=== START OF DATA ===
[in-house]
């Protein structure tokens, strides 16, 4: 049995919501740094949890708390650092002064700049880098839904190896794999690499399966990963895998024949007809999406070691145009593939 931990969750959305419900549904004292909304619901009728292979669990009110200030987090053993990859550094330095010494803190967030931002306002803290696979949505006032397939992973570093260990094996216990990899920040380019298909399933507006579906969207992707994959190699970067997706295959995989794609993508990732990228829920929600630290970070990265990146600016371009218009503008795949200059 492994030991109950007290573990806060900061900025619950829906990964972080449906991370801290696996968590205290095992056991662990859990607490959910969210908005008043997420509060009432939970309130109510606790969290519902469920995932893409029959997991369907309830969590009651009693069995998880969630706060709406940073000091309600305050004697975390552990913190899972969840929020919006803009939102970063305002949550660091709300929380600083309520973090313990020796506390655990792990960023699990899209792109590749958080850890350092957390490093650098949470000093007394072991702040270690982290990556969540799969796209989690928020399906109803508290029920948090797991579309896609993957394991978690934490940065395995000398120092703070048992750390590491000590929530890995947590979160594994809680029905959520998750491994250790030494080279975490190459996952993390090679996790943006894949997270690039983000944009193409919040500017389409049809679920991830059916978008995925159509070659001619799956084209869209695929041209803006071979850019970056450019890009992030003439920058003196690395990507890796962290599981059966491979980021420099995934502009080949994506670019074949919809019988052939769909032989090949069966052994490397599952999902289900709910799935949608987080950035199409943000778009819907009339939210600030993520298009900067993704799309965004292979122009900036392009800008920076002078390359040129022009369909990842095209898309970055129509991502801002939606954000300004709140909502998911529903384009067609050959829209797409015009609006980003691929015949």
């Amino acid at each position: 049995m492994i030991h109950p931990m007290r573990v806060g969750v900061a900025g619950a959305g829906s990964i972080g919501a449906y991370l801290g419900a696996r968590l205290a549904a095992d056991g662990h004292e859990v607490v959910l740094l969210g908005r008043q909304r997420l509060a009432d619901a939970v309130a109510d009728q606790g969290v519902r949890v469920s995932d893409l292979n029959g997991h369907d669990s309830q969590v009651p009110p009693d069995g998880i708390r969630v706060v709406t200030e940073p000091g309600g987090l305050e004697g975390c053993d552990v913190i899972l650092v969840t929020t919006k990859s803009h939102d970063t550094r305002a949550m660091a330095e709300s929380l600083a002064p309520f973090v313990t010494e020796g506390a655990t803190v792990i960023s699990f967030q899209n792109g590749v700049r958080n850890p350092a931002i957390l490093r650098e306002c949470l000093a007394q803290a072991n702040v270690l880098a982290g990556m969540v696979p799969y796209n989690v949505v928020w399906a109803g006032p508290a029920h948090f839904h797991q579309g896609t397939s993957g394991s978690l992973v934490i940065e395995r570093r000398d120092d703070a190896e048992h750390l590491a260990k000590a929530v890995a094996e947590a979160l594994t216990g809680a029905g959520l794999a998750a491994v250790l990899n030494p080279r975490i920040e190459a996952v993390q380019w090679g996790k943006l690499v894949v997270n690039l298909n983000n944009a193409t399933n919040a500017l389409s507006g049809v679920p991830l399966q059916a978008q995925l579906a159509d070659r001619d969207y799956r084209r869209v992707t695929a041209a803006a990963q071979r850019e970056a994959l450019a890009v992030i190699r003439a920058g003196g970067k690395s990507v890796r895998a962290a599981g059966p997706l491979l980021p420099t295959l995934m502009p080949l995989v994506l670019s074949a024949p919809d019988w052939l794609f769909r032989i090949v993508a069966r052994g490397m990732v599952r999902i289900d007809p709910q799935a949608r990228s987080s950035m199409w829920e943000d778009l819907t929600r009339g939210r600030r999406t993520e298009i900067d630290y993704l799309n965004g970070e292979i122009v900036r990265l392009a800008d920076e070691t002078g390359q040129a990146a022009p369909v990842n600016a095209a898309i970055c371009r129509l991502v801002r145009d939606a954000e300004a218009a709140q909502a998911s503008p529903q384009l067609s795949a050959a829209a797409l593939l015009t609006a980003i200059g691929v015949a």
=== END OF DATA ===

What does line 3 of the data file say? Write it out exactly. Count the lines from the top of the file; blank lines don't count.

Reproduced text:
């Amino acid at each position: 049995m492994i030991h109950p931990m007290r573990v806060g969750v900061a900025g619950a959305g829906s990964i972080g919501a449906y991370l801290g419900a696996r968590l205290a549904a095992d056991g662990h004292e859990v607490v959910l740094l969210g908005r008043q909304r997420l509060a009432d619901a939970v309130a109510d009728q606790g969290v519902r949890v469920s995932d893409l292979n029959g997991h369907d669990s309830q969590v009651p009110p009693d069995g998880i708390r969630v706060v709406t200030e940073p000091g309600g987090l305050e004697g975390c053993d552990v913190i899972l650092v969840t929020t919006k990859s803009h939102d970063t550094r305002a949550m660091a330095e709300s929380l600083a002064p309520f973090v313990t010494e020796g506390a655990t803190v792990i960023s699990f967030q899209n792109g590749v700049r958080n850890p350092a931002i957390l490093r650098e306002c949470l000093a007394q803290a072991n702040v270690l880098a982290g990556m969540v696979p799969y796209n989690v949505v928020w399906a109803g006032p508290a029920h948090f839904h797991q579309g896609t397939s993957g394991s978690l992973v934490i940065e395995r570093r000398d120092d703070a190896e048992h750390l590491a260990k000590a929530v890995a094996e947590a979160l594994t216990g809680a029905g959520l794999a998750a491994v250790l990899n030494p080279r975490i920040e190459a996952v993390q380019w090679g996790k943006l690499v894949v997270n690039l298909n983000n944009a193409t399933n919040a500017l389409s507006g049809v679920p991830l399966q059916a978008q995925l579906a159509d070659r001619d969207y799956r084209r869209v992707t695929a041209a803006a990963q071979r850019e970056a994959l450019a890009v992030i190699r003439a920058g003196g970067k690395s990507v890796r895998a962290a599981g059966p997706l491979l980021p420099t295959l995934m502009p080949l995989v994506l670019s074949a024949p919809d019988w052939l794609f769909r032989i090949v993508a069966r052994g490397m990732v599952r999902i289900d007809p709910q799935a949608r990228s987080s950035m199409w829920e943000d778009l819907t929600r009339g939210r600030r999406t993520e298009i900067d630290y993704l799309n965004g970070e292979i122009v900036r990265l392009a800008d920076e070691t002078g390359q040129a990146a022009p369909v990842n600016a095209a898309i970055c371009r129509l991502v801002r145009d939606a954000e300004a218009a709140q909502a998911s503008p529903q384009l067609s795949a050959a829209a797409l593939l015009t609006a980003i200059g691929v015949a």